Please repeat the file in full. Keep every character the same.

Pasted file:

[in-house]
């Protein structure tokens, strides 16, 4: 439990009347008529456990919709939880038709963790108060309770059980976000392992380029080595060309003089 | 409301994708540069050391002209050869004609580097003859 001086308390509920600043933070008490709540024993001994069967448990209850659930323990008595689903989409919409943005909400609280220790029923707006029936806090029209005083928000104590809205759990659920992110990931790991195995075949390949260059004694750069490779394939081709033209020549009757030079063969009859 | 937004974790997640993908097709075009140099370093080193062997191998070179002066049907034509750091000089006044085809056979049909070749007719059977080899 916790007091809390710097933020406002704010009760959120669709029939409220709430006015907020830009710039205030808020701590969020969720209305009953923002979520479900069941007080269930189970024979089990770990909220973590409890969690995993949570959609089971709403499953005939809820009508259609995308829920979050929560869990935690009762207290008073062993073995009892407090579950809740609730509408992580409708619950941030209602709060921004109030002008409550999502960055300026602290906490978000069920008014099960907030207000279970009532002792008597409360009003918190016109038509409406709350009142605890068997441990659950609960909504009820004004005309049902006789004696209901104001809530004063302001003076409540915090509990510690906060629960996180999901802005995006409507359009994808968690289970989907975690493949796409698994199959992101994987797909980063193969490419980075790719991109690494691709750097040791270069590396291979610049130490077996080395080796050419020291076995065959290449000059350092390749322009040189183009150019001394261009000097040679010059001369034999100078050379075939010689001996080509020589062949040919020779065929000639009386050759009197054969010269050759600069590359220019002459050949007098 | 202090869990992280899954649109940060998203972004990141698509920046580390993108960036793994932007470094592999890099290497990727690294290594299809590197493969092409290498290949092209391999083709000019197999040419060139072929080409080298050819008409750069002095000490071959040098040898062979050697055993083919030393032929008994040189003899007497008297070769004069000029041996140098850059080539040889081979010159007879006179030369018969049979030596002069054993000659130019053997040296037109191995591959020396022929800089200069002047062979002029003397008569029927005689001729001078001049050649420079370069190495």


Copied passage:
[in-house]
């Protein structure tokens, strides 16, 4: 439990009347008529456990919709939880038709963790108060309770059980976000392992380029080595060309003089 | 409301994708540069050391002209050869004609580097003859 001086308390509920600043933070008490709540024993001994069967448990209850659930323990008595689903989409919409943005909400609280220790029923707006029936806090029209005083928000104590809205759990659920992110990931790991195995075949390949260059004694750069490779394939081709033209020549009757030079063969009859 | 937004974790997640993908097709075009140099370093080193062997191998070179002066049907034509750091000089006044085809056979049909070749007719059977080899 916790007091809390710097933020406002704010009760959120669709029939409220709430006015907020830009710039205030808020701590969020969720209305009953923002979520479900069941007080269930189970024979089990770990909220973590409890969690995993949570959609089971709403499953005939809820009508259609995308829920979050929560869990935690009762207290008073062993073995009892407090579950809740609730509408992580409708619950941030209602709060921004109030002008409550999502960055300026602290906490978000069920008014099960907030207000279970009532002792008597409360009003918190016109038509409406709350009142605890068997441990659950609960909504009820004004005309049902006789004696209901104001809530004063302001003076409540915090509990510690906060629960996180999901802005995006409507359009994808968690289970989907975690493949796409698994199959992101994987797909980063193969490419980075790719991109690494691709750097040791270069590396291979610049130490077996080395080796050419020291076995065959290449000059350092390749322009040189183009150019001394261009000097040679010059001369034999100078050379075939010689001996080509020589062949040919020779065929000639009386050759009197054969010269050759600069590359220019002459050949007098 | 202090869990992280899954649109940060998203972004990141698509920046580390993108960036793994932007470094592999890099290497990727690294290594299809590197493969092409290498290949092209391999083709000019197999040419060139072929080409080298050819008409750069002095000490071959040098040898062979050697055993083919030393032929008994040189003899007497008297070769004069000029041996140098850059080539040889081979010159007879006179030369018969049979030596002069054993000659130019053997040296037109191995591959020396022929800089200069002047062979002029003397008569029927005689001729001078001049050649420079370069190495």